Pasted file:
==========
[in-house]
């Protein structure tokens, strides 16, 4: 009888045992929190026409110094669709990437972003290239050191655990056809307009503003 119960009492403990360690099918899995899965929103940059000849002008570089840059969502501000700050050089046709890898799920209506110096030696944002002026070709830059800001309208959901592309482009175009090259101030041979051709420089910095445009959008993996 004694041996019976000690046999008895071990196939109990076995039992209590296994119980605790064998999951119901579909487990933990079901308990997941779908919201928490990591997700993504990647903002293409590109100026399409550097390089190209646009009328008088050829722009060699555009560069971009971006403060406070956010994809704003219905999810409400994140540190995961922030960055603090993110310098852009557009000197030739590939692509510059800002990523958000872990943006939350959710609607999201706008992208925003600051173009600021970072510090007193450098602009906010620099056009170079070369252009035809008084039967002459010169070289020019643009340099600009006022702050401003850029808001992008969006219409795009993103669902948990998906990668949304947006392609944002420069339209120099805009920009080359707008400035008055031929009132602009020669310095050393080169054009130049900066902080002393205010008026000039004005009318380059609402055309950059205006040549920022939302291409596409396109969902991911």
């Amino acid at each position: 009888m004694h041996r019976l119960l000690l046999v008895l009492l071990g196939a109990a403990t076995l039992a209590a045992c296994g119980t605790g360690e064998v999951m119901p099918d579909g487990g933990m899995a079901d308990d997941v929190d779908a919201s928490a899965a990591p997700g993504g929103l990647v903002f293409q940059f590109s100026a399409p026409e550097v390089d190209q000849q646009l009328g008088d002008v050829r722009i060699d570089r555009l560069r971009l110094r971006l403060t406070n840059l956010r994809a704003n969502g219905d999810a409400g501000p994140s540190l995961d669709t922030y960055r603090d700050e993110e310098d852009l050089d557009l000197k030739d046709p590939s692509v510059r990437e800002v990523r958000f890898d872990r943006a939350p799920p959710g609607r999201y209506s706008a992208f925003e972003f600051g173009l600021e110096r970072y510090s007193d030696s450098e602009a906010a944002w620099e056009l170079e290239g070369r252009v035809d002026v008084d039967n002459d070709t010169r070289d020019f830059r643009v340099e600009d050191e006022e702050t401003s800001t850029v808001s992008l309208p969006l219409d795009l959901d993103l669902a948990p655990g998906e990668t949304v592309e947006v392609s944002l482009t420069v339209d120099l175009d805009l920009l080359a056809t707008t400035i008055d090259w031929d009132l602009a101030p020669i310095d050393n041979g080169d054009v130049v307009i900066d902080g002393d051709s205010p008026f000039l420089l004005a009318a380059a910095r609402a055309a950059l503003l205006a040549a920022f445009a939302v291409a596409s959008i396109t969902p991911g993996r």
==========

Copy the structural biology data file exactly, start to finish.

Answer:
[in-house]
């Protein structure tokens, strides 16, 4: 009888045992929190026409110094669709990437972003290239050191655990056809307009503003 119960009492403990360690099918899995899965929103940059000849002008570089840059969502501000700050050089046709890898799920209506110096030696944002002026070709830059800001309208959901592309482009175009090259101030041979051709420089910095445009959008993996 004694041996019976000690046999008895071990196939109990076995039992209590296994119980605790064998999951119901579909487990933990079901308990997941779908919201928490990591997700993504990647903002293409590109100026399409550097390089190209646009009328008088050829722009060699555009560069971009971006403060406070956010994809704003219905999810409400994140540190995961922030960055603090993110310098852009557009000197030739590939692509510059800002990523958000872990943006939350959710609607999201706008992208925003600051173009600021970072510090007193450098602009906010620099056009170079070369252009035809008084039967002459010169070289020019643009340099600009006022702050401003850029808001992008969006219409795009993103669902948990998906990668949304947006392609944002420069339209120099805009920009080359707008400035008055031929009132602009020669310095050393080169054009130049900066902080002393205010008026000039004005009318380059609402055309950059205006040549920022939302291409596409396109969902991911």
């Amino acid at each position: 009888m004694h041996r019976l119960l000690l046999v008895l009492l071990g196939a109990a403990t076995l039992a209590a045992c296994g119980t605790g360690e064998v999951m119901p099918d579909g487990g933990m899995a079901d308990d997941v929190d779908a919201s928490a899965a990591p997700g993504g929103l990647v903002f293409q940059f590109s100026a399409p026409e550097v390089d190209q000849q646009l009328g008088d002008v050829r722009i060699d570089r555009l560069r971009l110094r971006l403060t406070n840059l956010r994809a704003n969502g219905d999810a409400g501000p994140s540190l995961d669709t922030y960055r603090d700050e993110e310098d852009l050089d557009l000197k030739d046709p590939s692509v510059r990437e800002v990523r958000f890898d872990r943006a939350p799920p959710g609607r999201y209506s706008a992208f925003e972003f600051g173009l600021e110096r970072y510090s007193d030696s450098e602009a906010a944002w620099e056009l170079e290239g070369r252009v035809d002026v008084d039967n002459d070709t010169r070289d020019f830059r643009v340099e600009d050191e006022e702050t401003s800001t850029v808001s992008l309208p969006l219409d795009l959901d993103l669902a948990p655990g998906e990668t949304v592309e947006v392609s944002l482009t420069v339209d120099l175009d805009l920009l080359a056809t707008t400035i008055d090259w031929d009132l602009a101030p020669i310095d050393n041979g080169d054009v130049v307009i900066d902080g002393d051709s205010p008026f000039l420089l004005a009318a380059a910095r609402a055309a950059l503003l205006a040549a920022f445009a939302v291409a596409s959008i396109t969902p991911g993996r």